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My School's Journey to Getting Music Mark.

What started out as a temporary position for Nick, turned into a whole new direction for his school. Here he shows how music is changing lives at the school.

My boss said to me this week why haven’t you written about our Music Mark? So this post is for @ModernCassie as she asked for it!

I joined my wonderful school full-time in 2017/18 after spending a short period as their visiting Music teacher in the last few months of 16/17.

The school made an instant impression on me and in a few weeks found myself being interviewed for a position. This was not something that I had anticipated as I had taken a year out of full-time teaching so that I could be a part of my daughter’s life before she attended school. However to join them on their journey from Special Measures to Outstanding was too much to turn down.

As you are probably aware my instrument is brass and immediately my Year 3/4 class had the opportunity to take part in group lessons.

In my first year we initially focused just on trumpets and had some great results. However I am aware that this does not work for every child so this year we expanded the offer to include trombones, euphoniums and baritones. This has improved the sound produced and shown the children it’s not just all about playing the trumpet.

I have used my knowledge to support most lessons but have found the arrangements on invaluable and have shortened the time I have to prepare for sessions. They have a funky feel and seem very appealing to the pupils that we have at the school.

In my first year all teachers would use this system exclusively to offer music in the classroom and this would offer me some reassurance that they were following a scheme.

Towards the end of the year, we also introduced a choir for the Key Stage 2 pupils to allow them to work as an ensemble and experience performance. So year 1 was busy but I wanted year 2 to be better!

I want to give children the opportunity to learn an instrument during their time at school as it transformed my life! I have been made by Music and Dyslexia and I am very grateful for the skills they offer.

So this year pupils in Year 2 learn Recorder, Year 3 & 4 Brass and Year 5 & 6 Ukulele. We also offer a Brass after school club and soon will start a Clarinet Club in 2019. Our choir has developed further and have challenged themselves with more difficult pieces.

Reception and Year 1 focus on rhythm and singing with a little bit of improvisation.

Giving a child access to musical instrument enhances their lives and challenges them to learn a new language and supports them across the curriculum.

I love the response that I get every time a child picks up an instrument but in recent weeks it’s been great to see how those pupils who have specific learning needs have progressed (I hope in a few weeks to share the progress of a pupil who is currently studying Trombone).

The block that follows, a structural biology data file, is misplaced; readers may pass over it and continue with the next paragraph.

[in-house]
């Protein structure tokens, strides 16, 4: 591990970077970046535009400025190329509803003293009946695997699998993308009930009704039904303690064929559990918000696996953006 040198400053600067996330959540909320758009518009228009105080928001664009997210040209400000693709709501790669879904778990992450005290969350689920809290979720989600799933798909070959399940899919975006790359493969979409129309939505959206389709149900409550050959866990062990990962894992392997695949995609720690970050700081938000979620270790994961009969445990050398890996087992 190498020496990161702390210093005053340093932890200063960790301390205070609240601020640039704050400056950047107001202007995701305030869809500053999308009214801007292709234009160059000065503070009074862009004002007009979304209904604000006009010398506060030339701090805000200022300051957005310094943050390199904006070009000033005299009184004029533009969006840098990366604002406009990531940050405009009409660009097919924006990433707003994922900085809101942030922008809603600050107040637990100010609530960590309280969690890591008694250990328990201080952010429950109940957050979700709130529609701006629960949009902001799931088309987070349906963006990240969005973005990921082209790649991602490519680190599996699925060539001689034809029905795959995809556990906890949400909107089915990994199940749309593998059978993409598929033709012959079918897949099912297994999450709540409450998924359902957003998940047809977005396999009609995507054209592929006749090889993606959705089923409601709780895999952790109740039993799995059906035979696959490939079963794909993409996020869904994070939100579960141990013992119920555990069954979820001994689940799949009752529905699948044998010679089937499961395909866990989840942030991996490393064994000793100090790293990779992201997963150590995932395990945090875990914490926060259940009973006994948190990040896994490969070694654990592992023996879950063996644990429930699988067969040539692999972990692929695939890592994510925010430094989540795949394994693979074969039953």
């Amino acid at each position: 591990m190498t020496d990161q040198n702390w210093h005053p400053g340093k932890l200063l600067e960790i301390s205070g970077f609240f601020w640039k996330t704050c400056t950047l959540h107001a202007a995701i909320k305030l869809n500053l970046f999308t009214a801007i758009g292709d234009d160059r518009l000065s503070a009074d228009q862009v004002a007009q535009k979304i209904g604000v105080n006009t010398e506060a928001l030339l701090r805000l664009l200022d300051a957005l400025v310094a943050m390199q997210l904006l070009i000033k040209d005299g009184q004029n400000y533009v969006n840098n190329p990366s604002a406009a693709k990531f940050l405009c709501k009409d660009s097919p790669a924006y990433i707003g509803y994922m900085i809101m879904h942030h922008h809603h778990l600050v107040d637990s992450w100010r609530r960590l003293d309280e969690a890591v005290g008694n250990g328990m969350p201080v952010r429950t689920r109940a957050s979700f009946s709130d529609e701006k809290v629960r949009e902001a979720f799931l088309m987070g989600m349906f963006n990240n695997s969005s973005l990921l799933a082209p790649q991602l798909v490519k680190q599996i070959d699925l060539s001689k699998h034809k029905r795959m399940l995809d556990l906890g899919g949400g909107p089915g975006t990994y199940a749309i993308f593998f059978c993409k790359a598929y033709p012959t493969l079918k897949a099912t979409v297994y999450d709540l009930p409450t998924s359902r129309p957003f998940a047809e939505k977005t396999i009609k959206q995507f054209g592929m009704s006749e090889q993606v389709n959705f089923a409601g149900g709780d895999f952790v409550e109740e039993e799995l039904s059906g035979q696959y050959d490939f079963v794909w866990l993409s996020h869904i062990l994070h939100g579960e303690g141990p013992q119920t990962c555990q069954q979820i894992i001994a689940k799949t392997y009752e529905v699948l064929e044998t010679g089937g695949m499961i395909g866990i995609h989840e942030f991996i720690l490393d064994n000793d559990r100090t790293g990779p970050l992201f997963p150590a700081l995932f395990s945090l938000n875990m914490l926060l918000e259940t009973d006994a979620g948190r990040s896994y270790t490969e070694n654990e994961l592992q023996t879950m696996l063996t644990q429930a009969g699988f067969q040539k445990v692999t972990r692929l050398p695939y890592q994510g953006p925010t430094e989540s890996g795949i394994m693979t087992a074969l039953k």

The National Curriculum specifies that pupils should be taught the following at Key Stage 2 –

Mu2/1.1    play and perform in solo and ensemble contexts, using their voices and playing musical instruments with increasing accuracy, fluency, control and expression
Mu2/1.2    improvise and compose music for a range of purposes using the interrelated dimensions of music
Mu2/1.3    listen with attention to detail and recall sounds with increasing aural memory
Mu2/1.4    use and understand staff and other musical notations
Mu2/1.5    appreciate and understand a wide range of high-quality live and recorded music drawn from different traditions and from great composers and musicians
Mu2/1.6    develop an understanding of the history of music.

Give them an instrument and they will do this and more. If you have an opportunity to influence a primary school on how they deliver music, do it!

You don’t have to be a music expert and is just one platform that can help you get it into the curriculum.

Music is a part of life and it might just change a child’s life. It has for me in many ways and I will remain so grateful to my teacher who handed me a euphonium, 31 years ago and said “You don’t want to play a Trumpet you need to play a Euphonium” and as you can imagine I said “what’s an Euphonium!”.

This journey that I have told you enabled our school to be awarded Music Mark this year. I am  proud of the achievement and will ensure that children experience a wide musical experience. However it’s been a team effort and I thank @ModernCassie for her continued support and encouragement.  

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The author

Nick Sermon is a Primary School Teacher with subject leadership in the Arts and Maths. He has worked in music education for 20 years with the majority of the time being within Further Education, but he has also supported his local Music Hub and has been a Director of Music for The RAF Air Cadets establishing two national ensembles. Being Dyslexic himself he has developed a passion for technology as he has used this to support his career in education. He wants pupils to have these opportunities so to have the opportunity to express themselves and succeed. All aspects of mobile technology are considered if ultimately they raise the attainment of the pupil.

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